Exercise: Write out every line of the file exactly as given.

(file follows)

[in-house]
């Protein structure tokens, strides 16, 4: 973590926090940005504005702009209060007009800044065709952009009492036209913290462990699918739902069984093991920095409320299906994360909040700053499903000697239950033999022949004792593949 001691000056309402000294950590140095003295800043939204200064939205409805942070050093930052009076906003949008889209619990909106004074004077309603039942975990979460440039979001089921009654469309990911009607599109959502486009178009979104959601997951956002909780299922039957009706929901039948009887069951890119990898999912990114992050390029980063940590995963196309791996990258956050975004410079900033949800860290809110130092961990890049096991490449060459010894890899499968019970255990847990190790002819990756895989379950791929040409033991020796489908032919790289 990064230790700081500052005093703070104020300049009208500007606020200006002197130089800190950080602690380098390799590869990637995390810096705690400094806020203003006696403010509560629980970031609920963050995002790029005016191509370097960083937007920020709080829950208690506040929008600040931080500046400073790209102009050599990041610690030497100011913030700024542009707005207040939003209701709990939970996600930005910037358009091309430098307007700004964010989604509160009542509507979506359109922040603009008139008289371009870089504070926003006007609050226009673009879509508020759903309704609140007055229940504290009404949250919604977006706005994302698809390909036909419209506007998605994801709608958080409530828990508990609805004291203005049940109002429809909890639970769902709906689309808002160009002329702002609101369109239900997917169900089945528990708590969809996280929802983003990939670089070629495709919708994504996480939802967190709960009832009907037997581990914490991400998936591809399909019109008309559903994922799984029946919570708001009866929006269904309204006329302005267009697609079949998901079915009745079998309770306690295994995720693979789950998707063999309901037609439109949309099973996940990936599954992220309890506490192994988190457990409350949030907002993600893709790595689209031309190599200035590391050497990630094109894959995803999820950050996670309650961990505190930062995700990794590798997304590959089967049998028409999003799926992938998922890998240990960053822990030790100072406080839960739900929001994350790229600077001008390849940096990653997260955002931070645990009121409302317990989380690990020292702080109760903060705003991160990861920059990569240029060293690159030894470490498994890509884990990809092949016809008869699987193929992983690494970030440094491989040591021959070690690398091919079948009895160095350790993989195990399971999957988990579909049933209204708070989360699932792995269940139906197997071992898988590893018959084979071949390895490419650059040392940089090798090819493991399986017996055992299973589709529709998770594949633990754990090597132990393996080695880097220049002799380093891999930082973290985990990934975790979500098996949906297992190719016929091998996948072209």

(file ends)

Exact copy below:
[in-house]
């Protein structure tokens, strides 16, 4: 973590926090940005504005702009209060007009800044065709952009009492036209913290462990699918739902069984093991920095409320299906994360909040700053499903000697239950033999022949004792593949 001691000056309402000294950590140095003295800043939204200064939205409805942070050093930052009076906003949008889209619990909106004074004077309603039942975990979460440039979001089921009654469309990911009607599109959502486009178009979104959601997951956002909780299922039957009706929901039948009887069951890119990898999912990114992050390029980063940590995963196309791996990258956050975004410079900033949800860290809110130092961990890049096991490449060459010894890899499968019970255990847990190790002819990756895989379950791929040409033991020796489908032919790289 990064230790700081500052005093703070104020300049009208500007606020200006002197130089800190950080602690380098390799590869990637995390810096705690400094806020203003006696403010509560629980970031609920963050995002790029005016191509370097960083937007920020709080829950208690506040929008600040931080500046400073790209102009050599990041610690030497100011913030700024542009707005207040939003209701709990939970996600930005910037358009091309430098307007700004964010989604509160009542509507979506359109922040603009008139008289371009870089504070926003006007609050226009673009879509508020759903309704609140007055229940504290009404949250919604977006706005994302698809390909036909419209506007998605994801709608958080409530828990508990609805004291203005049940109002429809909890639970769902709906689309808002160009002329702002609101369109239900997917169900089945528990708590969809996280929802983003990939670089070629495709919708994504996480939802967190709960009832009907037997581990914490991400998936591809399909019109008309559903994922799984029946919570708001009866929006269904309204006329302005267009697609079949998901079915009745079998309770306690295994995720693979789950998707063999309901037609439109949309099973996940990936599954992220309890506490192994988190457990409350949030907002993600893709790595689209031309190599200035590391050497990630094109894959995803999820950050996670309650961990505190930062995700990794590798997304590959089967049998028409999003799926992938998922890998240990960053822990030790100072406080839960739900929001994350790229600077001008390849940096990653997260955002931070645990009121409302317990989380690990020292702080109760903060705003991160990861920059990569240029060293690159030894470490498994890509884990990809092949016809008869699987193929992983690494970030440094491989040591021959070690690398091919079948009895160095350790993989195990399971999957988990579909049933209204708070989360699932792995269940139906197997071992898988590893018959084979071949390895490419650059040392940089090798090819493991399986017996055992299973589709529709998770594949633990754990090597132990393996080695880097220049002799380093891999930082973290985990990934975790979500098996949906297992190719016929091998996948072209």